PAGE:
WWF’s work is in itself inspiring of course, but the quality of the building and its environmental credentials, the stories it tells and the way WWF people work together is inspiring too.
On a tour of the building we saw scouts working in the on-site education centre, local groups using the auditorium and members of the public exploring the discovery pod displays in the entrance area. This is a building with a very open and inclusive public face.
We were there to discuss ‘How to align brand purpose and culture to maximize opportunity and minimize risk’.
Director of Brand Communications at WWF International, Winnie De’Ath, launched the conversation with some powerful examples of the challenges faced by organisations with a high level of brand ownership.
The challenge of balancing the energies of passionate people who have things to say about important issues, with the fleeting immediacy of social media, for example.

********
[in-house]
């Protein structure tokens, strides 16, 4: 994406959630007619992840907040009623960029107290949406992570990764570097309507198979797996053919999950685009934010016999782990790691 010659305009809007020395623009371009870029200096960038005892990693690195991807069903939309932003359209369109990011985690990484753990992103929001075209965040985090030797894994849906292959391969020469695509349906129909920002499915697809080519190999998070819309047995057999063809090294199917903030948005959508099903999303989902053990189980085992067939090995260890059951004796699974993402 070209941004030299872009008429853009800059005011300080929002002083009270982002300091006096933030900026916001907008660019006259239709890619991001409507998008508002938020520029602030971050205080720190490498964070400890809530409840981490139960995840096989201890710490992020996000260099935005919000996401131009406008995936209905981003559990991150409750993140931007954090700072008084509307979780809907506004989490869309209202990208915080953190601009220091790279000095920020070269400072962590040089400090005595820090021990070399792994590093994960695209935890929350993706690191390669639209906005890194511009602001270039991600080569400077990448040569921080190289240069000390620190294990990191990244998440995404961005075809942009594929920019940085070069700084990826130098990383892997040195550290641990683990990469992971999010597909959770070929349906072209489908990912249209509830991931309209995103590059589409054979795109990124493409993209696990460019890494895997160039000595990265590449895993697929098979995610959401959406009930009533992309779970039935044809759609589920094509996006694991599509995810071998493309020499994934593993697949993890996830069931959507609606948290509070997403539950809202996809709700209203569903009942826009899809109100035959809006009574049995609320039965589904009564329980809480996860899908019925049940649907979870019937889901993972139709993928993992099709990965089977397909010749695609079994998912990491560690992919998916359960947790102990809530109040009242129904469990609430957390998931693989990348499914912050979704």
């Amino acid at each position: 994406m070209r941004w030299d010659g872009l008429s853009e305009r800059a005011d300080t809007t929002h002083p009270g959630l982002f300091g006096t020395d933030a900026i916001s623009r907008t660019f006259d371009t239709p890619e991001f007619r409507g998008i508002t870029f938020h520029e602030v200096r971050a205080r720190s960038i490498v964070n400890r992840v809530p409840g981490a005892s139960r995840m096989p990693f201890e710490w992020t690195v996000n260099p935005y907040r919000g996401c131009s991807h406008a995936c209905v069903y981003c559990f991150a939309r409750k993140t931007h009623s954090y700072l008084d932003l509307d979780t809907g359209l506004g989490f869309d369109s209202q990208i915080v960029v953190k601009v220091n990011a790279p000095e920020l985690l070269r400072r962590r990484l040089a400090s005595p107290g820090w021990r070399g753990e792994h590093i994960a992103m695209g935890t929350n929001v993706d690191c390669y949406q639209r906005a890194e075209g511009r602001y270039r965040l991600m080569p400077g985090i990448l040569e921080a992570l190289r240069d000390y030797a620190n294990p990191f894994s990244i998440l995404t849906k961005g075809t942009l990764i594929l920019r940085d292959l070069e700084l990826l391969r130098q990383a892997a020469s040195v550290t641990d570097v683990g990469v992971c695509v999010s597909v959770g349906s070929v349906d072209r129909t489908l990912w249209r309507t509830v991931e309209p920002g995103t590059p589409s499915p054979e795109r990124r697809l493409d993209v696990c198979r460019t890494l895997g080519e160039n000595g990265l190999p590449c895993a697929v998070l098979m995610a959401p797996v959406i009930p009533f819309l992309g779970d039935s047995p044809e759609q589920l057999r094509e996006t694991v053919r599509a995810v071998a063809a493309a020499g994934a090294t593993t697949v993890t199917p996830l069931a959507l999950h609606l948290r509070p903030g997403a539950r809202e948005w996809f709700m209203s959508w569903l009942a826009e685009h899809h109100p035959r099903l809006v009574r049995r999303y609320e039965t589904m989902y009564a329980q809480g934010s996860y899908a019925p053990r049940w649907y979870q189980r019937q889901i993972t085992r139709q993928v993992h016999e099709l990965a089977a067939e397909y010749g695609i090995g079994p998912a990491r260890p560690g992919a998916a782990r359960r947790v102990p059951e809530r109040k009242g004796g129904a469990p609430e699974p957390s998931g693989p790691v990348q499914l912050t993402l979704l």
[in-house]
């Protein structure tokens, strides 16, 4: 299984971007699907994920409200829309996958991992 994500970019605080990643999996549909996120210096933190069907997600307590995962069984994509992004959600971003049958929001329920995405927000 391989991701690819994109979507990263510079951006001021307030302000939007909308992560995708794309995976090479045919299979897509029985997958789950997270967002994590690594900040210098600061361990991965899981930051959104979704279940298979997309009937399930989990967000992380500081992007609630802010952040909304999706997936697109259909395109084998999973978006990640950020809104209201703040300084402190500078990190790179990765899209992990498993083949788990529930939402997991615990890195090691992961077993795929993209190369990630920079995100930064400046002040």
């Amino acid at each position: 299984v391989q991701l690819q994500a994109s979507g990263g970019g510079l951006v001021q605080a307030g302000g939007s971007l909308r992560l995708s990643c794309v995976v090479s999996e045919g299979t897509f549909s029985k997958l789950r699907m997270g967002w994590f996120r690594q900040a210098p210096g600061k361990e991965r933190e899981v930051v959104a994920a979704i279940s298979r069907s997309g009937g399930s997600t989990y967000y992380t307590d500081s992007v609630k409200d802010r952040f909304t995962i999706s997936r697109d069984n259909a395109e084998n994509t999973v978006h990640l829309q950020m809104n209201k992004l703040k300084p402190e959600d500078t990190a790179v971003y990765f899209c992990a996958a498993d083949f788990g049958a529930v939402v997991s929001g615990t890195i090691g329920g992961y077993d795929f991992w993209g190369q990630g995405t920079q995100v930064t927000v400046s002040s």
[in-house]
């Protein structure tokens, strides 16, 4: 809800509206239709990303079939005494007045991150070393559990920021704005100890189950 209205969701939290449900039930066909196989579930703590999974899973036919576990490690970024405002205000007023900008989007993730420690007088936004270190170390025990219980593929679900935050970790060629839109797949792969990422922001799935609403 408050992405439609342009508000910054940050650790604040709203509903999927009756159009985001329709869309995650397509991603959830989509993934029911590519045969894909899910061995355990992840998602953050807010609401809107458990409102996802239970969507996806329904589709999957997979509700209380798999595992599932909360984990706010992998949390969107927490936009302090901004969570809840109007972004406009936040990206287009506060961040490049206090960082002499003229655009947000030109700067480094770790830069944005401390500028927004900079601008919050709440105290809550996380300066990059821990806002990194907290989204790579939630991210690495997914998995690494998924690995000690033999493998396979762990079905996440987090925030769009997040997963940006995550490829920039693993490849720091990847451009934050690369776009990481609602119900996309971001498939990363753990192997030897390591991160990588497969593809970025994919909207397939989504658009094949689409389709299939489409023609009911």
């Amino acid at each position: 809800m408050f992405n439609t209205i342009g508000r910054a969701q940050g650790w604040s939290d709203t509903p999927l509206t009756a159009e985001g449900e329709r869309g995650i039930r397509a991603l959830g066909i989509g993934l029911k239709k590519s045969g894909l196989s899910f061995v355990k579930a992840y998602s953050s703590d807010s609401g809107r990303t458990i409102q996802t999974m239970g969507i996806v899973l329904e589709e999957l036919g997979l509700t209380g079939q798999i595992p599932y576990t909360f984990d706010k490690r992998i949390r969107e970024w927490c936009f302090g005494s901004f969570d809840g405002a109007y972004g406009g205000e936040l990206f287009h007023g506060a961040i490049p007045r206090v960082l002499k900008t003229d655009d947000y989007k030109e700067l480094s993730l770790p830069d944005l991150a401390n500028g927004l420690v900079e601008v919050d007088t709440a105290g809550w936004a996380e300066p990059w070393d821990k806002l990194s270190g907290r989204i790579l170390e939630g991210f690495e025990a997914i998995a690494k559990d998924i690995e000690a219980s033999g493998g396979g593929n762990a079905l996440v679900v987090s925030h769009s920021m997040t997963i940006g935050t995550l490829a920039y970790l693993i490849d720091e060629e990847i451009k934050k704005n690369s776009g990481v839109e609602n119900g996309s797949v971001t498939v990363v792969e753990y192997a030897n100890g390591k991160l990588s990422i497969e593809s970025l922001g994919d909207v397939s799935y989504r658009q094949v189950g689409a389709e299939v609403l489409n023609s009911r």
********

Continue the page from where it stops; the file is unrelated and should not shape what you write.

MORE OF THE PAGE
Or how scientific experts who need to engage with the public can adjust their message and tone of voice to reach their audience.
And how by creating brand and messaging frameworks that are too rigid, we can inadvertantly constrain the daring voices that organisations often need.
We explored co-creation as a way of engaging people and building ownership. We looked at the difference between Brand and Character, and how Character helps us think about the authentic day-to-day experience of interacting with a brand.
And we discussed the importance of considering who, why and how we’re trying to reach our stakeholders rather than just what we’re trying to say.
It’s clear that this process of brand custody and reinvention is continually evolving and that organisations are frequently ‘excavating’ and refreshing their people’s connection with their brand purpose to keep it relevant, fresh and front of mind.
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Director of Client Services
Corporate Culture/How on Earth